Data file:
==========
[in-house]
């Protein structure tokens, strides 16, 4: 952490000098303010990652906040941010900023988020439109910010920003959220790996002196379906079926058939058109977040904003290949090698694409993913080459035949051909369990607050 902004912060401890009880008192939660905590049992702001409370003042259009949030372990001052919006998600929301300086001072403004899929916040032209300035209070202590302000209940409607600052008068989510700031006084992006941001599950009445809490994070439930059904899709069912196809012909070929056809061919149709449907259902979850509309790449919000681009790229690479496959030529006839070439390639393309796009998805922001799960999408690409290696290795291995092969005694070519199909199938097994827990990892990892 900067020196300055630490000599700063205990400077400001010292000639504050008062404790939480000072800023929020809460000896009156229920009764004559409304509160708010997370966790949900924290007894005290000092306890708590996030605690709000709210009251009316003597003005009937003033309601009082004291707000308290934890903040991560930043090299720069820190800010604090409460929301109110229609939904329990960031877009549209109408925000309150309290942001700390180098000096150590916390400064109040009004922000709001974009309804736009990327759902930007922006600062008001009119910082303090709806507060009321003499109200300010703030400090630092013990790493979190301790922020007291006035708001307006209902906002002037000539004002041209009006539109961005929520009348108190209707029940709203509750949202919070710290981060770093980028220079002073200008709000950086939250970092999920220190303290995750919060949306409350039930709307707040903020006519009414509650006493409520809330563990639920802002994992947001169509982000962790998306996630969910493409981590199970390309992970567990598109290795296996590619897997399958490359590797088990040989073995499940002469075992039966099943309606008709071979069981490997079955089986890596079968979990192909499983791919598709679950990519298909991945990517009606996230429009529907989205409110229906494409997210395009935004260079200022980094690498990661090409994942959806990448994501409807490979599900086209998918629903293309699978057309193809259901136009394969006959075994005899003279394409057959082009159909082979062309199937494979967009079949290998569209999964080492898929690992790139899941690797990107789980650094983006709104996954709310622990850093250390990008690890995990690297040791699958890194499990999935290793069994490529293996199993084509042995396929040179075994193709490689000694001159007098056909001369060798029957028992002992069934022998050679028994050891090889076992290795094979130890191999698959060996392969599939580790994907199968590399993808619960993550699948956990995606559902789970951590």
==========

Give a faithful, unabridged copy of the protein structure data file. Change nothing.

[in-house]
């Protein structure tokens, strides 16, 4: 952490000098303010990652906040941010900023988020439109910010920003959220790996002196379906079926058939058109977040904003290949090698694409993913080459035949051909369990607050 902004912060401890009880008192939660905590049992702001409370003042259009949030372990001052919006998600929301300086001072403004899929916040032209300035209070202590302000209940409607600052008068989510700031006084992006941001599950009445809490994070439930059904899709069912196809012909070929056809061919149709449907259902979850509309790449919000681009790229690479496959030529006839070439390639393309796009998805922001799960999408690409290696290795291995092969005694070519199909199938097994827990990892990892 900067020196300055630490000599700063205990400077400001010292000639504050008062404790939480000072800023929020809460000896009156229920009764004559409304509160708010997370966790949900924290007894005290000092306890708590996030605690709000709210009251009316003597003005009937003033309601009082004291707000308290934890903040991560930043090299720069820190800010604090409460929301109110229609939904329990960031877009549209109408925000309150309290942001700390180098000096150590916390400064109040009004922000709001974009309804736009990327759902930007922006600062008001009119910082303090709806507060009321003499109200300010703030400090630092013990790493979190301790922020007291006035708001307006209902906002002037000539004002041209009006539109961005929520009348108190209707029940709203509750949202919070710290981060770093980028220079002073200008709000950086939250970092999920220190303290995750919060949306409350039930709307707040903020006519009414509650006493409520809330563990639920802002994992947001169509982000962790998306996630969910493409981590199970390309992970567990598109290795296996590619897997399958490359590797088990040989073995499940002469075992039966099943309606008709071979069981490997079955089986890596079968979990192909499983791919598709679950990519298909991945990517009606996230429009529907989205409110229906494409997210395009935004260079200022980094690498990661090409994942959806990448994501409807490979599900086209998918629903293309699978057309193809259901136009394969006959075994005899003279394409057959082009159909082979062309199937494979967009079949290998569209999964080492898929690992790139899941690797990107789980650094983006709104996954709310622990850093250390990008690890995990690297040791699958890194499990999935290793069994490529293996199993084509042995396929040179075994193709490689000694001159007098056909001369060798029957028992002992069934022998050679028994050891090889076992290795094979130890191999698959060996392969599939580790994907199968590399993808619960993550699948956990995606559902789970951590």